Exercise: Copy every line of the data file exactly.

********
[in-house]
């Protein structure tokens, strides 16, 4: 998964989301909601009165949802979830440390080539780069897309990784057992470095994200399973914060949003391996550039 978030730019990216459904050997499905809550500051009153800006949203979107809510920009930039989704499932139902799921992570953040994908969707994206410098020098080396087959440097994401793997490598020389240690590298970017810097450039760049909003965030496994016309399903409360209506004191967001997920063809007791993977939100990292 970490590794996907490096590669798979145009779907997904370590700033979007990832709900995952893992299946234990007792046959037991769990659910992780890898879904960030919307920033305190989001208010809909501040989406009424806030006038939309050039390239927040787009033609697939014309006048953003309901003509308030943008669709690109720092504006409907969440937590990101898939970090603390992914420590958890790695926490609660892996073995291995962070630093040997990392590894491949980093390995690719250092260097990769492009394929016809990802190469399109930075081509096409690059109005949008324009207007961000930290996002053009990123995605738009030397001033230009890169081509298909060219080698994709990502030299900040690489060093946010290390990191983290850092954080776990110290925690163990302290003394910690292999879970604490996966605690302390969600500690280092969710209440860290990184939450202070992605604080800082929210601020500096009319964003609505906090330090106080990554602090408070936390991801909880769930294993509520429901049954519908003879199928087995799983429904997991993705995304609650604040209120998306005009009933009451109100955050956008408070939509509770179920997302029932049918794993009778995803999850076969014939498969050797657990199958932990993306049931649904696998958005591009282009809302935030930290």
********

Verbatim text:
[in-house]
């Protein structure tokens, strides 16, 4: 998964989301909601009165949802979830440390080539780069897309990784057992470095994200399973914060949003391996550039 978030730019990216459904050997499905809550500051009153800006949203979107809510920009930039989704499932139902799921992570953040994908969707994206410098020098080396087959440097994401793997490598020389240690590298970017810097450039760049909003965030496994016309399903409360209506004191967001997920063809007791993977939100990292 970490590794996907490096590669798979145009779907997904370590700033979007990832709900995952893992299946234990007792046959037991769990659910992780890898879904960030919307920033305190989001208010809909501040989406009424806030006038939309050039390239927040787009033609697939014309006048953003309901003509308030943008669709690109720092504006409907969440937590990101898939970090603390992914420590958890790695926490609660892996073995291995962070630093040997990392590894491949980093390995690719250092260097990769492009394929016809990802190469399109930075081509096409690059109005949008324009207007961000930290996002053009990123995605738009030397001033230009890169081509298909060219080698994709990502030299900040690489060093946010290390990191983290850092954080776990110290925690163990302290003394910690292999879970604490996966605690302390969600500690280092969710209440860290990184939450202070992605604080800082929210601020500096009319964003609505906090330090106080990554602090408070936390991801909880769930294993509520429901049954519908003879199928087995799983429904997991993705995304609650604040209120998306005009009933009451109100955050956008408070939509509770179920997302029932049918794993009778995803999850076969014939498969050797657990199958932990993306049931649904696998958005591009282009809302935030930290």